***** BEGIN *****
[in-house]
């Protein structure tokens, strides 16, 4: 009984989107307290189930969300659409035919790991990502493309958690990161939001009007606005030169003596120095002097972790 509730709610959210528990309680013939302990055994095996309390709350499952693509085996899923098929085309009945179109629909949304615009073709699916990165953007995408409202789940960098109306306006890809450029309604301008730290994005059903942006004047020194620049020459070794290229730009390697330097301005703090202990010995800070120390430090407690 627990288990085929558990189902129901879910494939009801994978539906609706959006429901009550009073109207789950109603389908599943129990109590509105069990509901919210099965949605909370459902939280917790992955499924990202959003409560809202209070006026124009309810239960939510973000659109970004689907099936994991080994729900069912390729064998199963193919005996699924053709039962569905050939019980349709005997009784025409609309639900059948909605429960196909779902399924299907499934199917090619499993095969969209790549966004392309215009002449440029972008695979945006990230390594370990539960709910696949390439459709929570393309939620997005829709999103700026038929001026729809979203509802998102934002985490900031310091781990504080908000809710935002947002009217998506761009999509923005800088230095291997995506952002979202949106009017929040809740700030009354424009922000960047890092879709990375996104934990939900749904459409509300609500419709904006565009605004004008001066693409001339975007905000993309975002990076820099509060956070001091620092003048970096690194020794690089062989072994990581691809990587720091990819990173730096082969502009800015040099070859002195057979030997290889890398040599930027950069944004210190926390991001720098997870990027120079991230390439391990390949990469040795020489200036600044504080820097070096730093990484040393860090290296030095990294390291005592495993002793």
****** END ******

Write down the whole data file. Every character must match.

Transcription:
[in-house]
């Protein structure tokens, strides 16, 4: 009984989107307290189930969300659409035919790991990502493309958690990161939001009007606005030169003596120095002097972790 509730709610959210528990309680013939302990055994095996309390709350499952693509085996899923098929085309009945179109629909949304615009073709699916990165953007995408409202789940960098109306306006890809450029309604301008730290994005059903942006004047020194620049020459070794290229730009390697330097301005703090202990010995800070120390430090407690 627990288990085929558990189902129901879910494939009801994978539906609706959006429901009550009073109207789950109603389908599943129990109590509105069990509901919210099965949605909370459902939280917790992955499924990202959003409560809202209070006026124009309810239960939510973000659109970004689907099936994991080994729900069912390729064998199963193919005996699924053709039962569905050939019980349709005997009784025409609309639900059948909605429960196909779902399924299907499934199917090619499993095969969209790549966004392309215009002449440029972008695979945006990230390594370990539960709910696949390439459709929570393309939620997005829709999103700026038929001026729809979203509802998102934002985490900031310091781990504080908000809710935002947002009217998506761009999509923005800088230095291997995506952002979202949106009017929040809740700030009354424009922000960047890092879709990375996104934990939900749904459409509300609500419709904006565009605004004008001066693409001339975007905000993309975002990076820099509060956070001091620092003048970096690194020794690089062989072994990581691809990587720091990819990173730096082969502009800015040099070859002195057979030997290889890398040599930027950069944004210190926390991001720098997870990027120079991230390439391990390949990469040795020489200036600044504080820097070096730093990484040393860090290296030095990294390291005592495993002793």